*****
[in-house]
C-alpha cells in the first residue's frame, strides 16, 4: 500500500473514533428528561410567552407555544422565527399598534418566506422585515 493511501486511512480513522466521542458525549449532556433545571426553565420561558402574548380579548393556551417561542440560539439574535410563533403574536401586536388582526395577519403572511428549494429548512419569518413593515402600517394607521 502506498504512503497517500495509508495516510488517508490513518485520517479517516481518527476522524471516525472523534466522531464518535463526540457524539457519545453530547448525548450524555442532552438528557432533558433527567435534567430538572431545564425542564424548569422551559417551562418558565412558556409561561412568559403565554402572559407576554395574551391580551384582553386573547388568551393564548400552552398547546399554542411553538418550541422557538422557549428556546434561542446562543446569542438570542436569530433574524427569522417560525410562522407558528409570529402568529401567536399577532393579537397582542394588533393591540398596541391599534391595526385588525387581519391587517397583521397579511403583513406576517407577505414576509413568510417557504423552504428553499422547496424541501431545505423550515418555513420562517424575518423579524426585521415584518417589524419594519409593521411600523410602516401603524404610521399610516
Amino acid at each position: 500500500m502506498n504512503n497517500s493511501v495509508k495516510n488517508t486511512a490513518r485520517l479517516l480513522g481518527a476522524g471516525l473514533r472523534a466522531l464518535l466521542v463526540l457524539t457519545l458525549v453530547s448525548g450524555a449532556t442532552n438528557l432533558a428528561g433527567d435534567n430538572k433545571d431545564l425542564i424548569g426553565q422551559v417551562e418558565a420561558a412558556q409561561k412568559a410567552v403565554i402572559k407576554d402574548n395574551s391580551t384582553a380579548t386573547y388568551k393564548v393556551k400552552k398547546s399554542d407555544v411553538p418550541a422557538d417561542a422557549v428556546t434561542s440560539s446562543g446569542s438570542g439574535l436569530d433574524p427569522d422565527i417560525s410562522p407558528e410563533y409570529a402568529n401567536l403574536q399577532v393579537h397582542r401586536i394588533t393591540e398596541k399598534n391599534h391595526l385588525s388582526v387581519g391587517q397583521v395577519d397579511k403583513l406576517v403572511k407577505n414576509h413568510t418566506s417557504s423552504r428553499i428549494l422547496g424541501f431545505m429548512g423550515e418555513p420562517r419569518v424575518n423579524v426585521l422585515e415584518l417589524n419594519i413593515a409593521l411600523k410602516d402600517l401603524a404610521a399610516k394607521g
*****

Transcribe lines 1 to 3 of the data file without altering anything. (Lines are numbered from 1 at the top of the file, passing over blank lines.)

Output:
[in-house]
C-alpha cells in the first residue's frame, strides 16, 4: 500500500473514533428528561410567552407555544422565527399598534418566506422585515 493511501486511512480513522466521542458525549449532556433545571426553565420561558402574548380579548393556551417561542440560539439574535410563533403574536401586536388582526395577519403572511428549494429548512419569518413593515402600517394607521 502506498504512503497517500495509508495516510488517508490513518485520517479517516481518527476522524471516525472523534466522531464518535463526540457524539457519545453530547448525548450524555442532552438528557432533558433527567435534567430538572431545564425542564424548569422551559417551562418558565412558556409561561412568559403565554402572559407576554395574551391580551384582553386573547388568551393564548400552552398547546399554542411553538418550541422557538422557549428556546434561542446562543446569542438570542436569530433574524427569522417560525410562522407558528409570529402568529401567536399577532393579537397582542394588533393591540398596541391599534391595526385588525387581519391587517397583521397579511403583513406576517407577505414576509413568510417557504423552504428553499422547496424541501431545505423550515418555513420562517424575518423579524426585521415584518417589524419594519409593521411600523410602516401603524404610521399610516
Amino acid at each position: 500500500m502506498n504512503n497517500s493511501v495509508k495516510n488517508t486511512a490513518r485520517l479517516l480513522g481518527a476522524g471516525l473514533r472523534a466522531l464518535l466521542v463526540l457524539t457519545l458525549v453530547s448525548g450524555a449532556t442532552n438528557l432533558a428528561g433527567d435534567n430538572k433545571d431545564l425542564i424548569g426553565q422551559v417551562e418558565a420561558a412558556q409561561k412568559a410567552v403565554i402572559k407576554d402574548n395574551s391580551t384582553a380579548t386573547y388568551k393564548v393556551k400552552k398547546s399554542d407555544v411553538p418550541a422557538d417561542a422557549v428556546t434561542s440560539s446562543g446569542s438570542g439574535l436569530d433574524p427569522d422565527i417560525s410562522p407558528e410563533y409570529a402568529n401567536l403574536q399577532v393579537h397582542r401586536i394588533t393591540e398596541k399598534n391599534h391595526l385588525s388582526v387581519g391587517q397583521v395577519d397579511k403583513l406576517v403572511k407577505n414576509h413568510t418566506s417557504s423552504r428553499i428549494l422547496g424541501f431545505m429548512g423550515e418555513p420562517r419569518v424575518n423579524v426585521l422585515e415584518l417589524n419594519i413593515a409593521l411600523k410602516d402600517l401603524a404610521a399610516k394607521g